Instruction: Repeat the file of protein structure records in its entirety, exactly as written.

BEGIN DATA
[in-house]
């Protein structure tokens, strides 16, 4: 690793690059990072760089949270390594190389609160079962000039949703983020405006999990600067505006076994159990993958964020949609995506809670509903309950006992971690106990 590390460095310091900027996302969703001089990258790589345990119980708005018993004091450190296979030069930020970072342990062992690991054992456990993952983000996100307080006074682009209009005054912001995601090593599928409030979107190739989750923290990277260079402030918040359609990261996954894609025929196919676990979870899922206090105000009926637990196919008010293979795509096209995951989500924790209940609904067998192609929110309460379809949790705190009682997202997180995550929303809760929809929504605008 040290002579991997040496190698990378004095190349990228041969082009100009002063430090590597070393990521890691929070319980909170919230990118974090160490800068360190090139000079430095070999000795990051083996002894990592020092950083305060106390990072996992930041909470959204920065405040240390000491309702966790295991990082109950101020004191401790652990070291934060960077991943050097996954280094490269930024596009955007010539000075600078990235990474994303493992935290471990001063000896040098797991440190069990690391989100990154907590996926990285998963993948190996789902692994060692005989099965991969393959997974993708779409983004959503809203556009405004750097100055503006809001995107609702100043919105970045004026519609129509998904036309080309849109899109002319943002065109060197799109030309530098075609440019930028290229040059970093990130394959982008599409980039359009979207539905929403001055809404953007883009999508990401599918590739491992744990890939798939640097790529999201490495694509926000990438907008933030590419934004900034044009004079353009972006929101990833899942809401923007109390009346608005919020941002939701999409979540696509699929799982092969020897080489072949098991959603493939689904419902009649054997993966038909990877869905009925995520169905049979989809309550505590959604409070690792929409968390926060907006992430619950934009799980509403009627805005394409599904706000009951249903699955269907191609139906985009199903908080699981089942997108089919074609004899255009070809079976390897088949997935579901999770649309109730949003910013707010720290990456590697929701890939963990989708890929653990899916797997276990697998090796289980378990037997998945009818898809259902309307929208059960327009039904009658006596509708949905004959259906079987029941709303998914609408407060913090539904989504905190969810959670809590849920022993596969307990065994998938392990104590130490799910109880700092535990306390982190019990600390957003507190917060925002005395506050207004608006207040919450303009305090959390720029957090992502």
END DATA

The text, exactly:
[in-house]
């Protein structure tokens, strides 16, 4: 690793690059990072760089949270390594190389609160079962000039949703983020405006999990600067505006076994159990993958964020949609995506809670509903309950006992971690106990 590390460095310091900027996302969703001089990258790589345990119980708005018993004091450190296979030069930020970072342990062992690991054992456990993952983000996100307080006074682009209009005054912001995601090593599928409030979107190739989750923290990277260079402030918040359609990261996954894609025929196919676990979870899922206090105000009926637990196919008010293979795509096209995951989500924790209940609904067998192609929110309460379809949790705190009682997202997180995550929303809760929809929504605008 040290002579991997040496190698990378004095190349990228041969082009100009002063430090590597070393990521890691929070319980909170919230990118974090160490800068360190090139000079430095070999000795990051083996002894990592020092950083305060106390990072996992930041909470959204920065405040240390000491309702966790295991990082109950101020004191401790652990070291934060960077991943050097996954280094490269930024596009955007010539000075600078990235990474994303493992935290471990001063000896040098797991440190069990690391989100990154907590996926990285998963993948190996789902692994060692005989099965991969393959997974993708779409983004959503809203556009405004750097100055503006809001995107609702100043919105970045004026519609129509998904036309080309849109899109002319943002065109060197799109030309530098075609440019930028290229040059970093990130394959982008599409980039359009979207539905929403001055809404953007883009999508990401599918590739491992744990890939798939640097790529999201490495694509926000990438907008933030590419934004900034044009004079353009972006929101990833899942809401923007109390009346608005919020941002939701999409979540696509699929799982092969020897080489072949098991959603493939689904419902009649054997993966038909990877869905009925995520169905049979989809309550505590959604409070690792929409968390926060907006992430619950934009799980509403009627805005394409599904706000009951249903699955269907191609139906985009199903908080699981089942997108089919074609004899255009070809079976390897088949997935579901999770649309109730949003910013707010720290990456590697929701890939963990989708890929653990899916797997276990697998090796289980378990037997998945009818898809259902309307929208059960327009039904009658006596509708949905004959259906079987029941709303998914609408407060913090539904989504905190969810959670809590849920022993596969307990065994998938392990104590130490799910109880700092535990306390982190019990600390957003507190917060925002005395506050207004608006207040919450303009305090959390720029957090992502």